Monument Avenue 10K strives to include the disability community, but disappoints some parents
By: Charlotte Rene Woods and Alexa Nash
with reporting from Gillian Bullock and Diana DiGangi
UPDATE: April 5, 2017
RICHMOND, Va. –Every spring, there comes a day that 6.2 miles of Richmond’s roads are filled with runners, joggers, walkers and people with disabilities, who are determined to participate with the aid of wheelchairs and jogging strollers. However, some participants feel there are some restrictions that prohibit true inclusivity.
Marshall Printy, 30, has run the Ukrop’s Monument Avenue 10K for five years with his wife. According to Printy, last year, she alternated between running and walking the race while eight months pregnant. However, this year she was resigned to cheer him on from the sidelines due to the fact that strollers for babies are not permitted in the race.
“Unfortunately there’s not really any good options for if you have a baby,” Pinty said. “You can’t put the baby in a stroller, you can’t put the baby in a baby carrier and walk it, so it’s pretty unfortunate.”
According to the 2017 race guide, “strollers, baby joggers, animals on leashes, skates, handcycles, and bicycles” were not allowed on the course.
Meanwhile, the Cooper River Bridge Run, a 10K in Charleston, SC has approximately 31,800 participants and is the third largest race in the United States in front of Monument Avenue. It does not have official rules barring jogging strollers or wheeled devices from the race, although they are highly discouraged.
Despite the fact that baby strollers were not allowed on the course, it wasn’t uncommon to spot a person with disability being pushed in an adaptive stroller, that is designed for jogging or running.
Bryan Mangus of Inclusive Racing, an organization that pairs able-bodied participants with participants in the disability community that are pushed in adaptive strollers explained how they got the exception to the rule.
“When we first started this thing, we weren’t allowed to do any races at all,” Mangus said. “We went through Sports Backers and Richmond Roadrunners Club to amend their bylaws.”
Both Inclusive Racing and the runners participating with the organization now have to sign waivers to gain entry to the race.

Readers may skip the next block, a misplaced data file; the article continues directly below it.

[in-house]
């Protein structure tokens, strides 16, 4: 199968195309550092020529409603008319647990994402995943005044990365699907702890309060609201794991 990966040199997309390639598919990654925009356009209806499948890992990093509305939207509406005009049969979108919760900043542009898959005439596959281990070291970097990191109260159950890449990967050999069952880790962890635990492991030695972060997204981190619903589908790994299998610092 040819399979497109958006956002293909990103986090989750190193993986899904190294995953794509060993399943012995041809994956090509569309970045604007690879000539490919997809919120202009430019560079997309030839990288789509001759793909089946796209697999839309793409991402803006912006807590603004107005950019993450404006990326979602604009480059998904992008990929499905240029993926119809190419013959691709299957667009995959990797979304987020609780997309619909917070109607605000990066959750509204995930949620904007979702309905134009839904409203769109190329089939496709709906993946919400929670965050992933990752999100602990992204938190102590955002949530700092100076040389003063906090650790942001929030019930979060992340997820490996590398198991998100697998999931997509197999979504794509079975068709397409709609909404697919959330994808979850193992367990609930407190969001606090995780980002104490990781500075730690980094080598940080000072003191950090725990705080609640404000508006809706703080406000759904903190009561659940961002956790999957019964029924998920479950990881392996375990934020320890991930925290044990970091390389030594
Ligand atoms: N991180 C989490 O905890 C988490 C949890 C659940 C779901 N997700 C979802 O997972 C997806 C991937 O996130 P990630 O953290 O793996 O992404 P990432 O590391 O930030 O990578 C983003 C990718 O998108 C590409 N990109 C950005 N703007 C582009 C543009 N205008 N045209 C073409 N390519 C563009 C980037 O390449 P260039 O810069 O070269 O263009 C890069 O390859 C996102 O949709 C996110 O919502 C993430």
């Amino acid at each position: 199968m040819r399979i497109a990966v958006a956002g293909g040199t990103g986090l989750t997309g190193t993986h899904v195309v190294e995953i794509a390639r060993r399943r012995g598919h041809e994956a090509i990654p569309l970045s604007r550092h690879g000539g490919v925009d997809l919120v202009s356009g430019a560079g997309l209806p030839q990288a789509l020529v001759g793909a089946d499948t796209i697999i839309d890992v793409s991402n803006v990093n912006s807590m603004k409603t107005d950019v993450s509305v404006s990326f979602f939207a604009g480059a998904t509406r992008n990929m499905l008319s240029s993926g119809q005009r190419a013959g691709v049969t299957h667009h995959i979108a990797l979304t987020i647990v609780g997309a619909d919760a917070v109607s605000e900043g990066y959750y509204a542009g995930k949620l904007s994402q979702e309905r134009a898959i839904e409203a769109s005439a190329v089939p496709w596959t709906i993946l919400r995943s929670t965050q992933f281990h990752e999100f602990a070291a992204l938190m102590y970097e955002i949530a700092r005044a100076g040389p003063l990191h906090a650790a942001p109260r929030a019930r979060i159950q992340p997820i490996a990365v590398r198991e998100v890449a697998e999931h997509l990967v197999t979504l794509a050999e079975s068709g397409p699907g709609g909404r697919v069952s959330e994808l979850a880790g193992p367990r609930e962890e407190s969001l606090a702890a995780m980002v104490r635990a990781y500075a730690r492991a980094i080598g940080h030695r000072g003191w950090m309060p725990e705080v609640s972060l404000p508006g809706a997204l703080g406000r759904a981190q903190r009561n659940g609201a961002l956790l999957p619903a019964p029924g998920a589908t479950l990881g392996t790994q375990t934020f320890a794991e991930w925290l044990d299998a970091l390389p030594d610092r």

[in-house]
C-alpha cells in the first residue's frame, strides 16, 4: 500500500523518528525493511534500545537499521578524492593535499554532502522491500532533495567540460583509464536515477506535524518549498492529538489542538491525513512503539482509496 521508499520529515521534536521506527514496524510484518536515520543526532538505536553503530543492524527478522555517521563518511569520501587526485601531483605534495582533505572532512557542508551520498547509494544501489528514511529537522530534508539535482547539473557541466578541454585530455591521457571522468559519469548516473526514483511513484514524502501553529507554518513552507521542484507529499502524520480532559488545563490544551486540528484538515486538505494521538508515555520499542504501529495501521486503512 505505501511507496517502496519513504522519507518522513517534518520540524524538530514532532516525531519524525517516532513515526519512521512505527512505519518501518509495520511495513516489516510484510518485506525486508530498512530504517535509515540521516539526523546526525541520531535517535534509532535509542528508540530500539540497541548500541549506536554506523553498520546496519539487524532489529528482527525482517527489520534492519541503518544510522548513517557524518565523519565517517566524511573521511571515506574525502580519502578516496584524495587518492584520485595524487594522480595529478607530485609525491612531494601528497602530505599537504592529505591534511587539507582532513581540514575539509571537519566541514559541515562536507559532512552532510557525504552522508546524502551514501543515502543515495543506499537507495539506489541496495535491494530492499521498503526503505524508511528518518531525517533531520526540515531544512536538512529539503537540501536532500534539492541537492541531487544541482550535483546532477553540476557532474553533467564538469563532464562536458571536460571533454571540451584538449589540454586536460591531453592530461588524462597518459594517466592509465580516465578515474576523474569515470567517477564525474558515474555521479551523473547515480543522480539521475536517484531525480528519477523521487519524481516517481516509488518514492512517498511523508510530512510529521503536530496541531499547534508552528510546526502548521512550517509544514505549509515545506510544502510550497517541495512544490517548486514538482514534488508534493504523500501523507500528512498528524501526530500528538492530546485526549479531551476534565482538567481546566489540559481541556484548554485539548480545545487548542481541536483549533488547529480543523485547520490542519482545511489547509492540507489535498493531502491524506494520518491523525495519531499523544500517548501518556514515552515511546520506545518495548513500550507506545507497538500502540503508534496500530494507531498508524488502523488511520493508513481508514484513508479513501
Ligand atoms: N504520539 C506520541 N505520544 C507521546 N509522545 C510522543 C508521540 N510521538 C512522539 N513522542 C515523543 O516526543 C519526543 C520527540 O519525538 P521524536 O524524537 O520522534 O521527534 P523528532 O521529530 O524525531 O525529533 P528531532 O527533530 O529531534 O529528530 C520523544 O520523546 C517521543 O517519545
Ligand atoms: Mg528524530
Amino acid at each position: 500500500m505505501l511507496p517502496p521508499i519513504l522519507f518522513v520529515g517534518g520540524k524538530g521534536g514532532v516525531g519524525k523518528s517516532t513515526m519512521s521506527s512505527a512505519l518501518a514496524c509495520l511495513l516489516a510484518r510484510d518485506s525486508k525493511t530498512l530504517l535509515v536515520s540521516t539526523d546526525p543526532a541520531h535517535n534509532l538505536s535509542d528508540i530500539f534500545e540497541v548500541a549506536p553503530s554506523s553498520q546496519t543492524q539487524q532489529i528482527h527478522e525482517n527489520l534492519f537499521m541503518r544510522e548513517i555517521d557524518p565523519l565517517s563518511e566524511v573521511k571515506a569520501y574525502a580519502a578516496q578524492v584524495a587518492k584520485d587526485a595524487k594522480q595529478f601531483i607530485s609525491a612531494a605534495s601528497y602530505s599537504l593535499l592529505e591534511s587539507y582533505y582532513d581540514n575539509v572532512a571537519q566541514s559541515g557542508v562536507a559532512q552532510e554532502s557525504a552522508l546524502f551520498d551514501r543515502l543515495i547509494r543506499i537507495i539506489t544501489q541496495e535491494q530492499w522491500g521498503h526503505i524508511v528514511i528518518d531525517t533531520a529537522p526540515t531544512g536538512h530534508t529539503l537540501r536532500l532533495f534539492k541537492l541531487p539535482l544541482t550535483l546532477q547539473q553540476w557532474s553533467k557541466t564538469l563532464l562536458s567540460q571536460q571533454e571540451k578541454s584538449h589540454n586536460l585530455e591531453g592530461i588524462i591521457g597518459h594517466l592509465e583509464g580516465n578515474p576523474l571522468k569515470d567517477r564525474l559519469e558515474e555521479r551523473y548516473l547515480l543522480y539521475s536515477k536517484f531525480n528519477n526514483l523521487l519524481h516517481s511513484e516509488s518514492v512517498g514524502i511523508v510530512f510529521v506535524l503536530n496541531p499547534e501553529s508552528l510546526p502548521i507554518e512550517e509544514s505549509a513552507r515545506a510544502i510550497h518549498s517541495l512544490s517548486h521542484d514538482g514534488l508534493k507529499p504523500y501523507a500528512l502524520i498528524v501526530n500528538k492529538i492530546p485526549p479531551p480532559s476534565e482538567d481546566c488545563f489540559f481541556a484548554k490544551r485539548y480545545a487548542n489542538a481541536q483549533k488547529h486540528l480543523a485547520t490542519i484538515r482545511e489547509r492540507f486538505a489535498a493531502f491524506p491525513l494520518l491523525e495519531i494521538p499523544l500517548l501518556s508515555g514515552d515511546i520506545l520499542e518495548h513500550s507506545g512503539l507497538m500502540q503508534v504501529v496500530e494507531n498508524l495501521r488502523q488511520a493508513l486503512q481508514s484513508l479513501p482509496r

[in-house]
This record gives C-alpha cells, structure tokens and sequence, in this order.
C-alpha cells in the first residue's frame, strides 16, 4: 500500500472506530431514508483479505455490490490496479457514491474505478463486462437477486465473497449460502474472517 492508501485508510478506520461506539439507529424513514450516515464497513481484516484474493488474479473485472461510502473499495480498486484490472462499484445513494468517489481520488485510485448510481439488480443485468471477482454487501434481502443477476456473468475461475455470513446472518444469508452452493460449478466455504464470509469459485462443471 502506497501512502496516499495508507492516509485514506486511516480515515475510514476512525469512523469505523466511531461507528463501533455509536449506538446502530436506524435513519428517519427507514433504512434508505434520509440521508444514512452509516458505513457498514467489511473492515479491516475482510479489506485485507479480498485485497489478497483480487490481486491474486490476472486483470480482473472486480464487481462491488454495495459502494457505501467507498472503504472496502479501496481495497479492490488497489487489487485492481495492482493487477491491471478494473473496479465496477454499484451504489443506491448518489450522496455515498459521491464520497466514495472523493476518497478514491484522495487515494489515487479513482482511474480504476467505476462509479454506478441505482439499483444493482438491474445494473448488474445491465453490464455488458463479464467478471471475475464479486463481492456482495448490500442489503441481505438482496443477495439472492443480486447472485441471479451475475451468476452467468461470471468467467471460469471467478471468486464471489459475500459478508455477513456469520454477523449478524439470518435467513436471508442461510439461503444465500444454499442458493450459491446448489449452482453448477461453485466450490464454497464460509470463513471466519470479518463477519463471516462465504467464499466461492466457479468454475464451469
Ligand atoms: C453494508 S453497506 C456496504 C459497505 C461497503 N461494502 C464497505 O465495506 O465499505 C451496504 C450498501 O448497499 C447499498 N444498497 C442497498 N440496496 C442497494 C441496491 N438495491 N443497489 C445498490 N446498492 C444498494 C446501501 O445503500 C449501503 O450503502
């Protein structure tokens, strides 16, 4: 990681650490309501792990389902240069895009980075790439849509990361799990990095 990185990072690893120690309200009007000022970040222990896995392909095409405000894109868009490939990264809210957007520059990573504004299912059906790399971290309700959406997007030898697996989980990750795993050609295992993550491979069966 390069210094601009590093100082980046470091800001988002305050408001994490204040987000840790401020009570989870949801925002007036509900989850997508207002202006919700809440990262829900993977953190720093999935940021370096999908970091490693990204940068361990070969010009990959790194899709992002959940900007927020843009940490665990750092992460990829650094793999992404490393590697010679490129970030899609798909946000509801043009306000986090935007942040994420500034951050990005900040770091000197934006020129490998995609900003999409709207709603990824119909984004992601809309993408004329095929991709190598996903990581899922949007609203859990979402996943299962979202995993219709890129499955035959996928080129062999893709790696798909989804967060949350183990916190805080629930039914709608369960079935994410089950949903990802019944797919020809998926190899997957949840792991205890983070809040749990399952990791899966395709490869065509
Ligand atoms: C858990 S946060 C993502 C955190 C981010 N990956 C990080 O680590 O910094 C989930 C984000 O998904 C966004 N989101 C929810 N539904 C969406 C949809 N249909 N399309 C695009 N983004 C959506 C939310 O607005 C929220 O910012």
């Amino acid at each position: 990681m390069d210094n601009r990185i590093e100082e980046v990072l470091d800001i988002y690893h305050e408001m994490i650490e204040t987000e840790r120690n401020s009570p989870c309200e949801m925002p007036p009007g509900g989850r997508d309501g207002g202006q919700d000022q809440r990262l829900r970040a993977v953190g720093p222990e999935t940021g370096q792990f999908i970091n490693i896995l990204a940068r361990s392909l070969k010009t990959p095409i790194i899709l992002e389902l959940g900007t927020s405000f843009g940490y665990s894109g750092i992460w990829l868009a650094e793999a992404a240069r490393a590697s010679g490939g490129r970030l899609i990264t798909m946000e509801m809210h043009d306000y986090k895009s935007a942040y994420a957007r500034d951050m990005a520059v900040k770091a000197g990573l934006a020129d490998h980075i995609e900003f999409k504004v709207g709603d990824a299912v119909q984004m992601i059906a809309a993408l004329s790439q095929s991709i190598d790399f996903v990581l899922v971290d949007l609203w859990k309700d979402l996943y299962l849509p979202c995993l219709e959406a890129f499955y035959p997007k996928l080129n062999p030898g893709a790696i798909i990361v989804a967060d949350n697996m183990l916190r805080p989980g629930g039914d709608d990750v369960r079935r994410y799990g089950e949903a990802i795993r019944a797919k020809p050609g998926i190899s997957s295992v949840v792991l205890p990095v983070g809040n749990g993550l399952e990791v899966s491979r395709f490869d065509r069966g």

Jogging strollers, according to a Runner’s World article have “three large fixed wheels, shocks, 5-point safety harnesses.” The article referenced jogging strollers for babies and toddlers, but a similar concept is applied to adaptive strollers for the disability community.
According to 1800Wheelchair.com, a site that sells various equipment for a person with a disability, the Axiom Endeavor 2-Push Chair, this particular adaptive stroller is designed for runs and includes features such as a 5-point adjustable safety harness.
Mangus also explained that Inclusive Racing runs in a formation so that there are people who serve as buffers between other runners in the race.
According to Sports Backers’ key values, they promote inclusivity to allow all people from the surrounding area to take part in racing, and also promotes safety, which is the main reason cited by Megan Keogh, event director.
“It’s a safety concern as well as an insurance concern when there’s too many strollers mixed in with the participants,” Keogh said.
The difference between jogging strollers and the joggers for a person who is disabled is that the latter resembles a wheelchair and has bigger wheels, Keogh said, so they’re allowed during the race.
There is a stroller-friendly training program for parents with jogging strollers, but they are not allowed to participate with their strollers the day of the race.
This package was comprised of reporting from the Virginia Commonwealth University Multimedia Journalism graduate program. Words by Charlotte Rene Woods and Alexa Nash. Photography by Diana DiGangi, Gillian Bullock and Charlotte Rene Woods. Video by Charlotte Rene Woods, Alexa Nash, Diana DiGangi and Gillian Bullock. Video edited by Gillian Bullock.